What are Hotspots on a Dog?
Pomeranian hot spots are also called moist eczema or summer sores. Hotspots on a dog can cause a dog and his owner to feel very unhappy.
The horribly wet lesions on the skin appear and then start getting bigger each hour. Although any Pomeranian can suffer from this problem, some Poms seem more prone to hotspots.
These dogs usually have thick coats, or matted fur and may also have a medical history of anal sac problems, infestations of fleas, ear infections and allergies. The majority of Pomeranians with this problem were bitten by fleas, mosquitos, ticks or other insects or have major allergies.
Hotspots are most commonly found on the Pomeranian’s flank, rump, feet and legs but there may be local infections on the chest, neck or ears.
Pomeranian Hot Spot Prevention:
- Ensure your Pomeranian has no fleas.
- Comb his hair regularly to avoid tangles and ensure the hair is loose.
- Make sure all shampoo is thoroughly washed off the Pomeranian’s coat and body after a bath. Dry shampoo may cause irritations and/or itchiness.
- Add an Omega Fatty Acid supplement to your pet’s food to help avoid skin issues.
Cure Pomeranian Hot Spots
It’s absolutely critical that you take your dog to the vet the moment you see a hotspot appear. They can grow rapidly and by the next day, they may be twice as big, causing your pet a lot of discomfort. The vet may need to use antibiotics and/or cortisone as well as cleansing methods and areas of fur may need to be clipped or shaved.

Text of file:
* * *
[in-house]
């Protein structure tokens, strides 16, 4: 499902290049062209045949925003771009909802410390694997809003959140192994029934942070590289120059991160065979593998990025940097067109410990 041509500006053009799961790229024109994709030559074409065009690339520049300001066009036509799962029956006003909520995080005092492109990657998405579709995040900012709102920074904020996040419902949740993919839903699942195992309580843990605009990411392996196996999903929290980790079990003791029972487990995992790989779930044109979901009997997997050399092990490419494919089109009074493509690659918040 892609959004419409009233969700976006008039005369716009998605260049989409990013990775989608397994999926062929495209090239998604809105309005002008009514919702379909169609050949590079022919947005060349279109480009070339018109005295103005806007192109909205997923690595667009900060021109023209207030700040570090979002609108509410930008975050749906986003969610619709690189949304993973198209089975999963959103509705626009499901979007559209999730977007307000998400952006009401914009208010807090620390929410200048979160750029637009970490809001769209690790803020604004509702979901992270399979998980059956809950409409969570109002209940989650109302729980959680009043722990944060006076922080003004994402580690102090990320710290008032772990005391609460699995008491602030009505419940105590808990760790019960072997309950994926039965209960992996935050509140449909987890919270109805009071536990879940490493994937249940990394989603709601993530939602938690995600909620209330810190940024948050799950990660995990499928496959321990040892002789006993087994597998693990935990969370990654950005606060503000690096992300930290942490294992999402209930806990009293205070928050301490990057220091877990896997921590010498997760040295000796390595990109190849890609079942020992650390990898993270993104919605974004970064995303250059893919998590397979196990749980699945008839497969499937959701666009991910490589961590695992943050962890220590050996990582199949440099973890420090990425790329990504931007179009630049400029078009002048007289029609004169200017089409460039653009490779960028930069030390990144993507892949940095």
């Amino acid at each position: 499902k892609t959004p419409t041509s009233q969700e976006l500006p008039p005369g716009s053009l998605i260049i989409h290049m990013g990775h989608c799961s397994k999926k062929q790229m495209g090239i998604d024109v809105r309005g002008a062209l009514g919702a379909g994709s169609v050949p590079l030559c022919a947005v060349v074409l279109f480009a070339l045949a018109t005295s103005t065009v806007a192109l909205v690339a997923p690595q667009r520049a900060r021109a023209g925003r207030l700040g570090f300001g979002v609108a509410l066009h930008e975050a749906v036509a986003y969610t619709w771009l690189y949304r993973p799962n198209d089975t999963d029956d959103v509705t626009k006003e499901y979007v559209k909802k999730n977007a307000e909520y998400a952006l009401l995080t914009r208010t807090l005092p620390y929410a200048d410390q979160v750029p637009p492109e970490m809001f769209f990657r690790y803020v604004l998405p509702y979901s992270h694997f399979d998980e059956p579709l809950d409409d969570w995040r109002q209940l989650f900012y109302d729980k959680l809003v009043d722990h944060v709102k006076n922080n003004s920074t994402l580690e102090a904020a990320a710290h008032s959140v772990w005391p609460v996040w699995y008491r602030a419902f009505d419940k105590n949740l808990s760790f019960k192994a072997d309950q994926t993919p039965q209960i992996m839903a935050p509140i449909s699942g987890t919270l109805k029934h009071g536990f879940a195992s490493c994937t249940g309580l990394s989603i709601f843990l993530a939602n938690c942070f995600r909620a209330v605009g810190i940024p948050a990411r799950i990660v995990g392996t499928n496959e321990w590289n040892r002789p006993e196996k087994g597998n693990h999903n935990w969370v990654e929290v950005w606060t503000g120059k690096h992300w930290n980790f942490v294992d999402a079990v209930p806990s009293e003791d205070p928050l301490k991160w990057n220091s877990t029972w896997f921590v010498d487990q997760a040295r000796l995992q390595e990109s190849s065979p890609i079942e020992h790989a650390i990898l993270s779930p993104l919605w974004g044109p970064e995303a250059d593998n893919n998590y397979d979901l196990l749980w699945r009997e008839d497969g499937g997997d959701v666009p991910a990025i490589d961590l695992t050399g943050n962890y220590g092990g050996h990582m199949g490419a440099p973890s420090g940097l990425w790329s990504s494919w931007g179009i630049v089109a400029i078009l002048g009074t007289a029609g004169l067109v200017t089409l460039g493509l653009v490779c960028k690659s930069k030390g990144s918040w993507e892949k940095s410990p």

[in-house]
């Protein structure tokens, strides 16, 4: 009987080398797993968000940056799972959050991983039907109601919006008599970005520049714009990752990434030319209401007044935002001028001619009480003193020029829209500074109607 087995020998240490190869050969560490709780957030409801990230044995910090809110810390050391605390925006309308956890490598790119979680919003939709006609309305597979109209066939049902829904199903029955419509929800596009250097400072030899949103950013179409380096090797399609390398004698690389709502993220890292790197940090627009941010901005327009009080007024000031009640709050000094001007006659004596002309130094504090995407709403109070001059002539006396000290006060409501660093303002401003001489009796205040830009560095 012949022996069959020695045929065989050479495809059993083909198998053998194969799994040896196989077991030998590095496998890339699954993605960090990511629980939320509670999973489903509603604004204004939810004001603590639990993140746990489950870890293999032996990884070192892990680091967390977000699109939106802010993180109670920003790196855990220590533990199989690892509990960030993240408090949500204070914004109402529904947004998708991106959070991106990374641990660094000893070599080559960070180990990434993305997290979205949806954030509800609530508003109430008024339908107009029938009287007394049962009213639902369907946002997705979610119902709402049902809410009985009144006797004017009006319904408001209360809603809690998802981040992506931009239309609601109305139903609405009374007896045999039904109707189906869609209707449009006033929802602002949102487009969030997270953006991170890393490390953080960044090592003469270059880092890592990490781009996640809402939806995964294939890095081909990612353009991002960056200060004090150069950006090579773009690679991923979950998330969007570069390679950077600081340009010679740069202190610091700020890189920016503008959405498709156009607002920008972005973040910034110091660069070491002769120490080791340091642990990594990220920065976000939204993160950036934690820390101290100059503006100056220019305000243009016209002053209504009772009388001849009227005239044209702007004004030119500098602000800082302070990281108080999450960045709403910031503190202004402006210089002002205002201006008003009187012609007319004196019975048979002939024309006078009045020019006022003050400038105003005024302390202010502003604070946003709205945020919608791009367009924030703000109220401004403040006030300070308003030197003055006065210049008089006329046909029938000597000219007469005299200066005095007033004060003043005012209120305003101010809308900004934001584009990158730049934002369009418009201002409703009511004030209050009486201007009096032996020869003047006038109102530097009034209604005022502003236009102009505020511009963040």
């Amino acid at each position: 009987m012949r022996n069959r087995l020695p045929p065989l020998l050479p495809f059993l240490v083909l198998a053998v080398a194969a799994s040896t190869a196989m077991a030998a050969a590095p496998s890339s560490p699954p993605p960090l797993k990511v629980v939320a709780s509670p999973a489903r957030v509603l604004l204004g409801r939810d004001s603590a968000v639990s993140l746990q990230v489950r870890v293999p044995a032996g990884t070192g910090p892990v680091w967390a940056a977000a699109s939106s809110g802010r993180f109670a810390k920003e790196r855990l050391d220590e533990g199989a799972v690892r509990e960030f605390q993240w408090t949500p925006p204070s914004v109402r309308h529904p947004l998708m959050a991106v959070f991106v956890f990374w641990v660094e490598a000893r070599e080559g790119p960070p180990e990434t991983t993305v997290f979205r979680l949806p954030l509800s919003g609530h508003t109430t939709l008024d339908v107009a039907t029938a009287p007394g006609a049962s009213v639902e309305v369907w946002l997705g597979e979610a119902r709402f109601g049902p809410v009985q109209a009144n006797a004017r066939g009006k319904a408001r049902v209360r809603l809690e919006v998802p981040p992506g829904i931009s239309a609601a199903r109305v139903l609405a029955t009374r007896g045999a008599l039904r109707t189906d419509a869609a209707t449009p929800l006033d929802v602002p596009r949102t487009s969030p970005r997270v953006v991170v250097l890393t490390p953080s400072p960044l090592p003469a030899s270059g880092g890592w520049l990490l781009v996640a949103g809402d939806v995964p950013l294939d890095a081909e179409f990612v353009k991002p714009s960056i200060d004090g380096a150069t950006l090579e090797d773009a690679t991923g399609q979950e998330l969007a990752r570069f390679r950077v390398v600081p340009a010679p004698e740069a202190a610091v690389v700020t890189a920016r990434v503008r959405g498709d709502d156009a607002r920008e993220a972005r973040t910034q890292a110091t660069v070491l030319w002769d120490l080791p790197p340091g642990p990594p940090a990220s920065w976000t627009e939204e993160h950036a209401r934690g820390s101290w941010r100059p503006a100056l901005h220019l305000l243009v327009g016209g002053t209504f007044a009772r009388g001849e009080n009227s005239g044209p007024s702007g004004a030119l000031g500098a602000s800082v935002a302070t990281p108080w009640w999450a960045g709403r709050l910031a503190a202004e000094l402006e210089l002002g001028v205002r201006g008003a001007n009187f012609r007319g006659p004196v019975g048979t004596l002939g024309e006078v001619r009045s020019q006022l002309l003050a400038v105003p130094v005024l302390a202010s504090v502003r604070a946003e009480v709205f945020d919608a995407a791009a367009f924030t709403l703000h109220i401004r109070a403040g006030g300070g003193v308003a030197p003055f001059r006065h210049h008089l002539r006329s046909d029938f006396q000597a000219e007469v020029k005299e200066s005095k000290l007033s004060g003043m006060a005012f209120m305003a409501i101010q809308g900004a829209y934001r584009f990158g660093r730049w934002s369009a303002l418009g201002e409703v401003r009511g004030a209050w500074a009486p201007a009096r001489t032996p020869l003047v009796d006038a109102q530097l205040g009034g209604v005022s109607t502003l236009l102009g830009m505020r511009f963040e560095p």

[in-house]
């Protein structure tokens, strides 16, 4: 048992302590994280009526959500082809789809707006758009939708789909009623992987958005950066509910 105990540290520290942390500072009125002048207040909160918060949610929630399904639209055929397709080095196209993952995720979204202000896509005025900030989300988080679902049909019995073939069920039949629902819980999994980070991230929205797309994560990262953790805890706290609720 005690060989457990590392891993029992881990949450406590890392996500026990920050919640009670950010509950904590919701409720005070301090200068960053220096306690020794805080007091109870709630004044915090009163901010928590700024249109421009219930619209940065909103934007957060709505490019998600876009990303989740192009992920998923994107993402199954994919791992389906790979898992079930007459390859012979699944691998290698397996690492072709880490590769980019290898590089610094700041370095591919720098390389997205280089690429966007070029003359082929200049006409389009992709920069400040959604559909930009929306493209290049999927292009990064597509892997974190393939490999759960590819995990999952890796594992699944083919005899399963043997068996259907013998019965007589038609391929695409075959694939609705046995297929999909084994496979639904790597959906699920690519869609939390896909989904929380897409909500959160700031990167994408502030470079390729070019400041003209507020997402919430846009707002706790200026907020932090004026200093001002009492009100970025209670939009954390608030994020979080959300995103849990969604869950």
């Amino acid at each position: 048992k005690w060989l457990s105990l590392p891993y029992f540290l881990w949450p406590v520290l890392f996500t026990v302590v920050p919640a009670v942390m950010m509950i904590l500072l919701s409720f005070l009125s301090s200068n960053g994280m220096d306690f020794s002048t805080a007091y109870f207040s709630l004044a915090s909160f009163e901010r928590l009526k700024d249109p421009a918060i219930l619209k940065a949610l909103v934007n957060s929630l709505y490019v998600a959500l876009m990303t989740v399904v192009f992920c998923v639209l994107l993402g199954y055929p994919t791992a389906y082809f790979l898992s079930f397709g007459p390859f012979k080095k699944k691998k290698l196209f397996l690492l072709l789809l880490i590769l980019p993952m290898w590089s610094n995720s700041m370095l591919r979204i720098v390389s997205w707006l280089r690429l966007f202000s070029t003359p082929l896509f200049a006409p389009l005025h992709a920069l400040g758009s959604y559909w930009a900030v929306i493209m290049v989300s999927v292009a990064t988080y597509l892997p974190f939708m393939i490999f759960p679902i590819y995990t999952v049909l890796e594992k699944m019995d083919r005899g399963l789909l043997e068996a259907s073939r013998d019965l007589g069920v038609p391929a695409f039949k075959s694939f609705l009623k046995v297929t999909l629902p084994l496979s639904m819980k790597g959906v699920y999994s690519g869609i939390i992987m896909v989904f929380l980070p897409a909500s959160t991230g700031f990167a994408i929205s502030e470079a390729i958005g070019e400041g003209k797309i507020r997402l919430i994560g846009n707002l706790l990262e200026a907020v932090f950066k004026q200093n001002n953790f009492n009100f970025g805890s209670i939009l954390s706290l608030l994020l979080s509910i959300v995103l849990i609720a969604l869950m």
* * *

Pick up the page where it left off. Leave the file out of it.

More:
Actions You Can Take Immediately To Make Pomeranian HotSpots A Little More Bearable Prior To Getting A Vet Appointment:
- Wash the affected area(s) with an antiseptic or a water-based mild astringent. Then dry the area completely.
- Apply a hot compress and make it as hot as possible without causing any burns.
- Apply a blend of water and baking soda to the problem area.
- Dog hotspot home remedy Listerine is often successful. Put some Listerine on the lesion using a cotton wool ball.
- If the hot spot is irritated, use nappy rash powder or corn starch. Dry and dust the area affected.
- Another cure is epsom salt dog hot spots. Use sea salt or Epsom salt and soak the hot spot.
- Use freshly squeezed Aloe vera gel to heal and calm the hot spot.
- Liberally apply a large amount of hazel to hot spots with cotton wool balls.
- Put boiled cooled water in a spray bottle and add a tablespoon of Apple Cider vinegar and spray the lesions as often as necessary.
- In extreme cases, your vet may recommend using an Elizabethan collar so your dog won’t scratch the sore area and give it time to heal properly.
- Ask your Vet for the best shampoo for hotspots.
- If the trouble repeats itself regularly, the vet should check for thyroid problems.
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References and Further Reading:
 Denise Leo “The Pomeranian Handbook”.